Working memory is an integral part of executive control and the processing of new information. Working memory, which typically operates in the medial temporal region (where the hippocampus is located) for the formation of new memories, is utilized by the prefrontal cortex to help integrate stored knowledge from the long term memory with new stimulus and sensory information to allow learning, behavior regulation and executing goal-related behaviors (Gazzaniga et al., 2019). The ability to use working memory to execute intentional goal-related behaviors, including learning, is known as cognitive control (Gazzaniga et al., 2019).
The executive function and use of working memory to execute goal-related behaviors requires use of the pre-frontal cortex (PFC). Without the PFC, it is difficult to link relevant stimulus to stored knowledge; working memory relies on this function in order to execute many tasks (Gazzaniga et al., 2019). Often, patients with PFC damage will continue to repeat a response that they have been told is incorrect, known as perseveration (Gazzaniga et al., 2019). Additionally, they may be unable to make decisions, apathetic, distractible, and unable to understand the consequences of their actions or follow rules (Gazzaniga et al., 2019). Much of this stems from the inability of the working memory function. If a person is unable to integrate stored knowledge with sensory information then they essentially lack the ability to modify their behavior to adjust to the current situation (Gazzaniga et al., 2019). They also suffer from an inability to initiate intentional and goal-related behaviors because the PFC does not function properly to engage working memory in coordinating conceptual thoughts and ideas with real-time feedback of what is going on in the world (Gazzaniga et al., 2019). The end result is a patient that has no noticeable deficits in intelligence or relative function, but lacks the ability to use their intelligence to form and follow through with goals or make reasonable decisions (Gazzaniga et al., 2019).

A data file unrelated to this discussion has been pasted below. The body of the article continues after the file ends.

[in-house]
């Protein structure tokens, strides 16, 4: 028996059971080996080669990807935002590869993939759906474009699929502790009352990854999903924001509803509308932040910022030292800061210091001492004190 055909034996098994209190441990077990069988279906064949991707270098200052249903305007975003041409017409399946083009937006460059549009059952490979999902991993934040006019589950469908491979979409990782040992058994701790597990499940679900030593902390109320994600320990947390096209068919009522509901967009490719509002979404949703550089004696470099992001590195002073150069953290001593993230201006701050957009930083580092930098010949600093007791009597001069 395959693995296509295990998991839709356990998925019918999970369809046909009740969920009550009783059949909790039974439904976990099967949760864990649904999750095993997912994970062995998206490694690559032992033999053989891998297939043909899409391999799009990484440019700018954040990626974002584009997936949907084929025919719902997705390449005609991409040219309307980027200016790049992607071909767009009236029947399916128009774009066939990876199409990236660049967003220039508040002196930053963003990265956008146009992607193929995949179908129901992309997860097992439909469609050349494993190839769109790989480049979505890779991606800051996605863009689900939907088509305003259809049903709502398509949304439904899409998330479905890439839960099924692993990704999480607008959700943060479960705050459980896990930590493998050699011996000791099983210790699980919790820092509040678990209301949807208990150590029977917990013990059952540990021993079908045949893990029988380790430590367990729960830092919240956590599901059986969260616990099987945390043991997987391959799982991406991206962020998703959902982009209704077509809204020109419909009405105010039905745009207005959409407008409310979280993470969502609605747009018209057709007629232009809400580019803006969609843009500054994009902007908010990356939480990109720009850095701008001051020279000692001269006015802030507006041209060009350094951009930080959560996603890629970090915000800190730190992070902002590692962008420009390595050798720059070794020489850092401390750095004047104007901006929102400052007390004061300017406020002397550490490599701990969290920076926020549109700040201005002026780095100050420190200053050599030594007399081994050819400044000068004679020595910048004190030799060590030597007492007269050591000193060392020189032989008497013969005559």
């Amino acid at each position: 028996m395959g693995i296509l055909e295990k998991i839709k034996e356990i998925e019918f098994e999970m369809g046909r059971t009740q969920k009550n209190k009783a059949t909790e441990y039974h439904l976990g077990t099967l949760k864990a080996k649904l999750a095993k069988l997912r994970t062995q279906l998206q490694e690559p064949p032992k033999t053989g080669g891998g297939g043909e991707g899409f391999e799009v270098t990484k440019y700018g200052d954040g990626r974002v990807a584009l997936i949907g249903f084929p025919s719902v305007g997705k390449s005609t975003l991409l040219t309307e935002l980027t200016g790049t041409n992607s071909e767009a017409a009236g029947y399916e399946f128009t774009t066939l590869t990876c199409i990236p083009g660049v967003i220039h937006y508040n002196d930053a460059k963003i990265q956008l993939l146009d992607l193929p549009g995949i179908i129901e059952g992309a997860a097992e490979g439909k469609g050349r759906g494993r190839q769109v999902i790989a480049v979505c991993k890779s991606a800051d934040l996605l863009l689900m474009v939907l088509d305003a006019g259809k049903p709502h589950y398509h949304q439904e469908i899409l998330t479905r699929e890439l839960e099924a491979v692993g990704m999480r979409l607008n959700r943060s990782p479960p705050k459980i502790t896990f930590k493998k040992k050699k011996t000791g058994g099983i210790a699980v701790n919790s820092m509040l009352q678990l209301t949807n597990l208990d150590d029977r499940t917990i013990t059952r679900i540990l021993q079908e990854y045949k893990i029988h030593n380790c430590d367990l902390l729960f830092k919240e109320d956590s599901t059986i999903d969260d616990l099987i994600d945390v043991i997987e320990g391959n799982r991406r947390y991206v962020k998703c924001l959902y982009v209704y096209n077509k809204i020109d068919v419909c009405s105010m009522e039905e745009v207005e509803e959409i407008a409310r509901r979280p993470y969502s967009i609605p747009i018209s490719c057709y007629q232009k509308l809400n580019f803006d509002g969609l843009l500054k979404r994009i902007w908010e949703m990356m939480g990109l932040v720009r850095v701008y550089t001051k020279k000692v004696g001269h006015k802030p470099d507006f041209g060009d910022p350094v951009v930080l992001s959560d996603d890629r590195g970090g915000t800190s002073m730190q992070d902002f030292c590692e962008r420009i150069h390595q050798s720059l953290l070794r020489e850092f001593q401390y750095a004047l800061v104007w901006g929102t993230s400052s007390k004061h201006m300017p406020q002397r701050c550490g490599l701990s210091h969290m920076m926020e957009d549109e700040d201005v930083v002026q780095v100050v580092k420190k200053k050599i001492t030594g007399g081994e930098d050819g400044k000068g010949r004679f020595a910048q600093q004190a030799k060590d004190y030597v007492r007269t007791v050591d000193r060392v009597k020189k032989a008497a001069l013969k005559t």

Working memory, which allows for the interaction of relevant sensory information, perception, and long term memory, is necessary for tasks that require one to maintain and hold information in the short-term memory (Intelligence, 2009). The experience of learning new information, whether from the environment or experiences is how one gains intelligence. Intelligence itself is defined as the ability to “learn about, learn from, understand, and interact with one’s environment” (Intelligence, 2009). An example of this would be reading a passage from a textbook and maintaining the information in the brain long enough to paraphrase the information and write it down. If the working memory is operating correctly, working memory will allow for the new information to relate to stored knowledge (Intelligence, 2009). In this way, learning can occur. Similarly, processing sensory information from one’s environment while navigating through a new part of town is how one gains knowledge about how to get to their new job; the ability to integrate and process this information translates to intelligence.